The Vertical Groove driver is still a one of a kind product. It is completely different from anything golfers have seen in their lifetimes. Yes, Vertical Grooves. Not horizontal scoring lines. They are calling it The Groove, but honestly, they should use both names.
When you see the photo for the first time, you ask yourself, why didn’t I think of that? I mean, this could be something.
The idea for this revolutionary design was the brain child of the late Tony Antonius who holds easily more than 100 patents for golf-related items. One of his claims to fame is something you probably use every time you play golf: the addition of Velcro to the golf glove. If you want to see his patents for yourself there is qwuite the list at http://patents.justia.com/inventor/anthony-j-antonious
Antonius died before the vertical groove driver was ready for market, but Vertical Groove Golf has continued with Antonius’ vision.
In theory, the driver should hit the ball straighter at least, that’s what they tell us.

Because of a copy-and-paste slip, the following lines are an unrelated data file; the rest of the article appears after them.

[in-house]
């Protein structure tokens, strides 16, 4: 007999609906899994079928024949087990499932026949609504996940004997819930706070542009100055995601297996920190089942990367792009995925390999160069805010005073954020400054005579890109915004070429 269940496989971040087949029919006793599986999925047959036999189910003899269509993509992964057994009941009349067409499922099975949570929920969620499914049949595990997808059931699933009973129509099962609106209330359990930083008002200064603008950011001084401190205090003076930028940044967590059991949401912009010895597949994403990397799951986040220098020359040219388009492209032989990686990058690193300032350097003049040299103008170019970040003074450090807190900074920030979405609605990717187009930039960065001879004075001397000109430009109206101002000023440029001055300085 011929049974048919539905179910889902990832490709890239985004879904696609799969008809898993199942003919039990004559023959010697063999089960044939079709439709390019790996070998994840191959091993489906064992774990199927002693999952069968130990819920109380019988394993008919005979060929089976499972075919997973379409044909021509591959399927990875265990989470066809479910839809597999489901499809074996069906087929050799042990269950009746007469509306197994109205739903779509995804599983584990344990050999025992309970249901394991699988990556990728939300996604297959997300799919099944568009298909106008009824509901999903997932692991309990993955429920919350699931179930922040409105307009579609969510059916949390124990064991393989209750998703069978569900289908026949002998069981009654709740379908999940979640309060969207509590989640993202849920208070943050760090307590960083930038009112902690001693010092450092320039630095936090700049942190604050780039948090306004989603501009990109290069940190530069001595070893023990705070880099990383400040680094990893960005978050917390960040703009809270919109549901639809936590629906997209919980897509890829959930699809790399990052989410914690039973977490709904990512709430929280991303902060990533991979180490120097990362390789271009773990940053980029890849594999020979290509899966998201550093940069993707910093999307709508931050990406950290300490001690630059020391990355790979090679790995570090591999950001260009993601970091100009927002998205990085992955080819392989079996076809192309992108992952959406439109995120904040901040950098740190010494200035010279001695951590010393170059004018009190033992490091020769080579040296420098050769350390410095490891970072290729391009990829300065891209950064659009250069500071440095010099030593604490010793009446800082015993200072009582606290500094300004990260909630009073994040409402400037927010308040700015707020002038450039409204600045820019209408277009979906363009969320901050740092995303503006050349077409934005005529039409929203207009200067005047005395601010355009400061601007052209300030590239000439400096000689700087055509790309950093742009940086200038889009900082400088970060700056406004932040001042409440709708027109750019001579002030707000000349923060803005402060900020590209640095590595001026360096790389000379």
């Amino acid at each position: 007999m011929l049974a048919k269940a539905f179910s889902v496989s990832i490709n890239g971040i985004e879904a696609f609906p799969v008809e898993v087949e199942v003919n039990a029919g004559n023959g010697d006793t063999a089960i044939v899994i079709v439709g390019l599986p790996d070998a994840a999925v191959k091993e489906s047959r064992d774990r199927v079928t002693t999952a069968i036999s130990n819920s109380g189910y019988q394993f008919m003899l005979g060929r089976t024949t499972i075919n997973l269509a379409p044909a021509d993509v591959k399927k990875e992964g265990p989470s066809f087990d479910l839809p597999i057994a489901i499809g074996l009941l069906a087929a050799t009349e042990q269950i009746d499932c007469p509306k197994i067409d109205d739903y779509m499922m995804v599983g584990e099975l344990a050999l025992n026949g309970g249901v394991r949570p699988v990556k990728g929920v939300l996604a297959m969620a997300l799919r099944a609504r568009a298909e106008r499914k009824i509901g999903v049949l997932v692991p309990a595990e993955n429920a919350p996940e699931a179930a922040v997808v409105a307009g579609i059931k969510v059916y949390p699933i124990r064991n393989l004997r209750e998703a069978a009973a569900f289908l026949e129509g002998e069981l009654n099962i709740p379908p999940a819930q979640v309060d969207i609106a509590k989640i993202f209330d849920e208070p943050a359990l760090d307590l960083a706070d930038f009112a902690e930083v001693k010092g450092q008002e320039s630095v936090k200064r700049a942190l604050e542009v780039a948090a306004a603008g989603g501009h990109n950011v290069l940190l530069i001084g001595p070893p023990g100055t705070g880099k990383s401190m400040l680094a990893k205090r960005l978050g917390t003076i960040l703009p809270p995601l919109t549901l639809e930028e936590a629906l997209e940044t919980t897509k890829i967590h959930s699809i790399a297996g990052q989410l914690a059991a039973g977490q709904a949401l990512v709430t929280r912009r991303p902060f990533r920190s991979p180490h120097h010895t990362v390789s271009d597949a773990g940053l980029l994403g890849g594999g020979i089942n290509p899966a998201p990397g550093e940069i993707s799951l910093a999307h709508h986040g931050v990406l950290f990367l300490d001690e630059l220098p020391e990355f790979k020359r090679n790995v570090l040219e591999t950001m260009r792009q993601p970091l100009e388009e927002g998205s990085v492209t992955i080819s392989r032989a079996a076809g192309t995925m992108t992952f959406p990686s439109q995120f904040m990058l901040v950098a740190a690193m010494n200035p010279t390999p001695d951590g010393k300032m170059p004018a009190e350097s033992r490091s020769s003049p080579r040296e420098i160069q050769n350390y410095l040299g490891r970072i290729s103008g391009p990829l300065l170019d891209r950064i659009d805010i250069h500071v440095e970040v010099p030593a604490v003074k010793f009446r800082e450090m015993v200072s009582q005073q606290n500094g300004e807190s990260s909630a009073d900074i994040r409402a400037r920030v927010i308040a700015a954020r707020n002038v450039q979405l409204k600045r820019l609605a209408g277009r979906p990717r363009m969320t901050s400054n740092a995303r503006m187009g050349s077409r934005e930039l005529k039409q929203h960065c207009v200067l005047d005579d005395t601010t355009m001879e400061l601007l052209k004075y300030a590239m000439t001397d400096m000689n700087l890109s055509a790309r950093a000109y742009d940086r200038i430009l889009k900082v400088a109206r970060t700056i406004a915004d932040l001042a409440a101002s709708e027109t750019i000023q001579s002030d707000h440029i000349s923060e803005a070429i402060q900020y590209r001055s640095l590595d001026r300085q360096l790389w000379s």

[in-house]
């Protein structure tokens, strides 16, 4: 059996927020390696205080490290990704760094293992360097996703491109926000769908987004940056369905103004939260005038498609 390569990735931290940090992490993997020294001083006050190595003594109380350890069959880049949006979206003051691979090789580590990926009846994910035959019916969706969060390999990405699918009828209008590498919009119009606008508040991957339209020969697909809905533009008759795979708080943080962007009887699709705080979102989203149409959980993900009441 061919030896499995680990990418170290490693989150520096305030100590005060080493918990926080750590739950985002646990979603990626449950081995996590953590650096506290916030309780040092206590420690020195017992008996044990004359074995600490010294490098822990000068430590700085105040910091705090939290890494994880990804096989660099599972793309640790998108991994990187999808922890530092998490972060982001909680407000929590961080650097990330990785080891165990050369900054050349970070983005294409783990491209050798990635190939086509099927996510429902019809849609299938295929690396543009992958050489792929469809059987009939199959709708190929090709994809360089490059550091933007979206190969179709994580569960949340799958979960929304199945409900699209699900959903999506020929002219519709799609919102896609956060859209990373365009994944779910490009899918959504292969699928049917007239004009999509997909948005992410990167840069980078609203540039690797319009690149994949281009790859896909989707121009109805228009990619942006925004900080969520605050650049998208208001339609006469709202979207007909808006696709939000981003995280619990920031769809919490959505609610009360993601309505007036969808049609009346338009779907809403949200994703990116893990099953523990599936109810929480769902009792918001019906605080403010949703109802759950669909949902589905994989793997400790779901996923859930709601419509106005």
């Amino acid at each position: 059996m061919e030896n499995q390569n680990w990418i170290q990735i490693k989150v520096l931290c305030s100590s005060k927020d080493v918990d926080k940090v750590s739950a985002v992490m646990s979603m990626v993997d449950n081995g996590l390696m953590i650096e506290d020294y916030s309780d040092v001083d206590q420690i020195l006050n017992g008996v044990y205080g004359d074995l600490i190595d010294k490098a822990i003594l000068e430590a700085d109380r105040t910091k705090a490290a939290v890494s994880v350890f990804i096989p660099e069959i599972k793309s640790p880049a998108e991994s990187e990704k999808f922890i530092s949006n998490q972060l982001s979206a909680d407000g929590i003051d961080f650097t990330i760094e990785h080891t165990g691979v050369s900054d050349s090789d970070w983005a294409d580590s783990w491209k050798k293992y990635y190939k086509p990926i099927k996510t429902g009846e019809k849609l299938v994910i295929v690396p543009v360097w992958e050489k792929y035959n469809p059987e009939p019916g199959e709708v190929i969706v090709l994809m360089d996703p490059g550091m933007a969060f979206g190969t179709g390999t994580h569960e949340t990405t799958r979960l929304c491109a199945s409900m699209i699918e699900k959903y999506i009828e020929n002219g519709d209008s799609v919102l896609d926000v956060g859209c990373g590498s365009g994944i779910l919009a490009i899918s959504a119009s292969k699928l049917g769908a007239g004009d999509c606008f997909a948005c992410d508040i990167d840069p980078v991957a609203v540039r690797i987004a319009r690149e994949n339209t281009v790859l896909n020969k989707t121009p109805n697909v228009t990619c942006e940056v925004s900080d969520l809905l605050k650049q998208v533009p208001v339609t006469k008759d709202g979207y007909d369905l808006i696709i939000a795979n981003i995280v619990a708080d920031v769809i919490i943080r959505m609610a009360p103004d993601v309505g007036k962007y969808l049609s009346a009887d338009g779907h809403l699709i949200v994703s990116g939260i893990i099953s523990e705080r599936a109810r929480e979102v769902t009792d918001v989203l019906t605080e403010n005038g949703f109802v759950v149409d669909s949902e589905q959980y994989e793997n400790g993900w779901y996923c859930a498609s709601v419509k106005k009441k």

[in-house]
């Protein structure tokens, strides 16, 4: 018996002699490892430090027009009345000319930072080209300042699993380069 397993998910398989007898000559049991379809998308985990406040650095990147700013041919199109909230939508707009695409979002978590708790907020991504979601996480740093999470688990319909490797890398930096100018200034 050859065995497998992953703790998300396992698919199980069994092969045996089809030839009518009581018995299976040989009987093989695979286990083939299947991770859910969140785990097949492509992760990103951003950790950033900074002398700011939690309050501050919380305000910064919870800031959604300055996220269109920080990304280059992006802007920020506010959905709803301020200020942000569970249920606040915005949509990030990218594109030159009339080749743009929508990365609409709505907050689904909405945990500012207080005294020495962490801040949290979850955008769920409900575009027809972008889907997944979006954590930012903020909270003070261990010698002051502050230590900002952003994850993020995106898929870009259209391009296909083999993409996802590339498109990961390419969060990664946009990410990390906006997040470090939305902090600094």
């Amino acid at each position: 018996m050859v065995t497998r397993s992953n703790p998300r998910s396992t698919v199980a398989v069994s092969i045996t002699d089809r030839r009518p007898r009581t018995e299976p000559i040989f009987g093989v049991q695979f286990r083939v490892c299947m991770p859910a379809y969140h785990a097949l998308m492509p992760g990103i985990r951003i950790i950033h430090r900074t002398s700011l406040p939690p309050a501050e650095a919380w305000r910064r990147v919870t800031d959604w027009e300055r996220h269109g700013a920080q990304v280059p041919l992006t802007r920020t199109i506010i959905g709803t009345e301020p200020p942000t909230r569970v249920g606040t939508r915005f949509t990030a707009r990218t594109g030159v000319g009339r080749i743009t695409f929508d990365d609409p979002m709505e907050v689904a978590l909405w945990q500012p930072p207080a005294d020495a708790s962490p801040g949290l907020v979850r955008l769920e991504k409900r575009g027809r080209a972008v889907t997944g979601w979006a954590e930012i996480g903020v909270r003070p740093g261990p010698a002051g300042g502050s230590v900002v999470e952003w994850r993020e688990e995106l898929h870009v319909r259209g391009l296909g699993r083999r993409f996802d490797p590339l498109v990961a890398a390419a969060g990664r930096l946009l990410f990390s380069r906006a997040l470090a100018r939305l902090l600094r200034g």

John Daly was the first to sign to use it, and Rocco Mediate was second. Perry won the 2017 US Senior Open using it. Within the last year Kenny Perry, Doug Garwood and Tim Petrovic added the driver.
Vertical Groove recently added a 3-wood to the mix, and Mark Calcavecchia recently put it in his bag.
The clubs conform to USGA specifications. The driver head is 450cc titanium in 9.5, 10.5 and 12 degree lofts, shafts available in Aldila premium grade, NV2K series, with 45.75-inch length as standard. There are left-handed and right-handedversions available. $399. The 3-wood comes with the Aldila NV2K Green shaft in L and A flexes or the Aldila NV2KV Blue shaft in R, S and X flexes ($260).
Photo courtesy Hole More Putts
Big data has come to golf, measuring everything about your swing and stroke. There's a mini-Trackman-like device or two that you can afford, tablets that read your putting stroke, shoes that measure your weight transfer. It’s technological craziness. It’s ideas gone wild. Some of the new products, you just won’t believe. The breadth of categories is astonishing.
Tablet sees and reads your putting stroke
We all know that putting is a third to a half a golf score. The better you are, the more important putting is. A scratch player has half his or her score in putts. That means being able to hit the putt on the right line with the right speed is huge. Now, there's a tablet that can see exactly what you and your putter are doing when you hit the ball. It's called Hole More Putts.